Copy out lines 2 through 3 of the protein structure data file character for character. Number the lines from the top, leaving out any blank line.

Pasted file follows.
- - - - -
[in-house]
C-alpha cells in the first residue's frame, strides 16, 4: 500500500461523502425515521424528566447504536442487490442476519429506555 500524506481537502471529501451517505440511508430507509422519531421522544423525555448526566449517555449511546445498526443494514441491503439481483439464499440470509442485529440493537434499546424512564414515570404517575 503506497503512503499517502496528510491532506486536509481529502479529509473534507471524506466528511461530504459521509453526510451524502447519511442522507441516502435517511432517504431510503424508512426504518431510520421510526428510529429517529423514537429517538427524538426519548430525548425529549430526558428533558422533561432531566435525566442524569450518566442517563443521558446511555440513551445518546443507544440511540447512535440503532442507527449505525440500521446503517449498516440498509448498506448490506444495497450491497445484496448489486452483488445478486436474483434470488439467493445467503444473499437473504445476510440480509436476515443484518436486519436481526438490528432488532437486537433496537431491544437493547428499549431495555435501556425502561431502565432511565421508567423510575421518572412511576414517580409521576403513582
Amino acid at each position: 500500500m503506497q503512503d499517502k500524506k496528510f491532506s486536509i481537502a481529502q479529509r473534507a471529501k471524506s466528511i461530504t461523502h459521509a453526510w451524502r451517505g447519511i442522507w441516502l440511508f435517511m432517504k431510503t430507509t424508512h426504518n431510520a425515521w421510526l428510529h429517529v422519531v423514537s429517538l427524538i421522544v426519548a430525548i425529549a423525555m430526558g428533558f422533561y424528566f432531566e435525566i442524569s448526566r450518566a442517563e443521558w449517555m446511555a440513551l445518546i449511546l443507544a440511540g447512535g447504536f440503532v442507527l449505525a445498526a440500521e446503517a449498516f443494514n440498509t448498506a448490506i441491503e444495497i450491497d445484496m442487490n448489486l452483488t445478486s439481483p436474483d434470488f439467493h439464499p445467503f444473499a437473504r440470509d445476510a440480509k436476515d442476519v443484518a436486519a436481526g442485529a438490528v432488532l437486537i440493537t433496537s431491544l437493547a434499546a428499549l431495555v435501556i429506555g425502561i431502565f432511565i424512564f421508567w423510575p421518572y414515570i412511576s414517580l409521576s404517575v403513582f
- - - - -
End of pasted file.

C-alpha cells in the first residue's frame, strides 16, 4: 500500500461523502425515521424528566447504536442487490442476519429506555 500524506481537502471529501451517505440511508430507509422519531421522544423525555448526566449517555449511546445498526443494514441491503439481483439464499440470509442485529440493537434499546424512564414515570404517575 503506497503512503499517502496528510491532506486536509481529502479529509473534507471524506466528511461530504459521509453526510451524502447519511442522507441516502435517511432517504431510503424508512426504518431510520421510526428510529429517529423514537429517538427524538426519548430525548425529549430526558428533558422533561432531566435525566442524569450518566442517563443521558446511555440513551445518546443507544440511540447512535440503532442507527449505525440500521446503517449498516440498509448498506448490506444495497450491497445484496448489486452483488445478486436474483434470488439467493445467503444473499437473504445476510440480509436476515443484518436486519436481526438490528432488532437486537433496537431491544437493547428499549431495555435501556425502561431502565432511565421508567423510575421518572412511576414517580409521576403513582
Amino acid at each position: 500500500m503506497q503512503d499517502k500524506k496528510f491532506s486536509i481537502a481529502q479529509r473534507a471529501k471524506s466528511i461530504t461523502h459521509a453526510w451524502r451517505g447519511i442522507w441516502l440511508f435517511m432517504k431510503t430507509t424508512h426504518n431510520a425515521w421510526l428510529h429517529v422519531v423514537s429517538l427524538i421522544v426519548a430525548i425529549a423525555m430526558g428533558f422533561y424528566f432531566e435525566i442524569s448526566r450518566a442517563e443521558w449517555m446511555a440513551l445518546i449511546l443507544a440511540g447512535g447504536f440503532v442507527l449505525a445498526a440500521e446503517a449498516f443494514n440498509t448498506a448490506i441491503e444495497i450491497d445484496m442487490n448489486l452483488t445478486s439481483p436474483d434470488f439467493h439464499p445467503f444473499a437473504r440470509d445476510a440480509k436476515d442476519v443484518a436486519a436481526g442485529a438490528v432488532l437486537i440493537t433496537s431491544l437493547a434499546a428499549l431495555v435501556i429506555g425502561i431502565f432511565i424512564f421508567w423510575p421518572y414515570i412511576s414517580l409521576s404517575v403513582f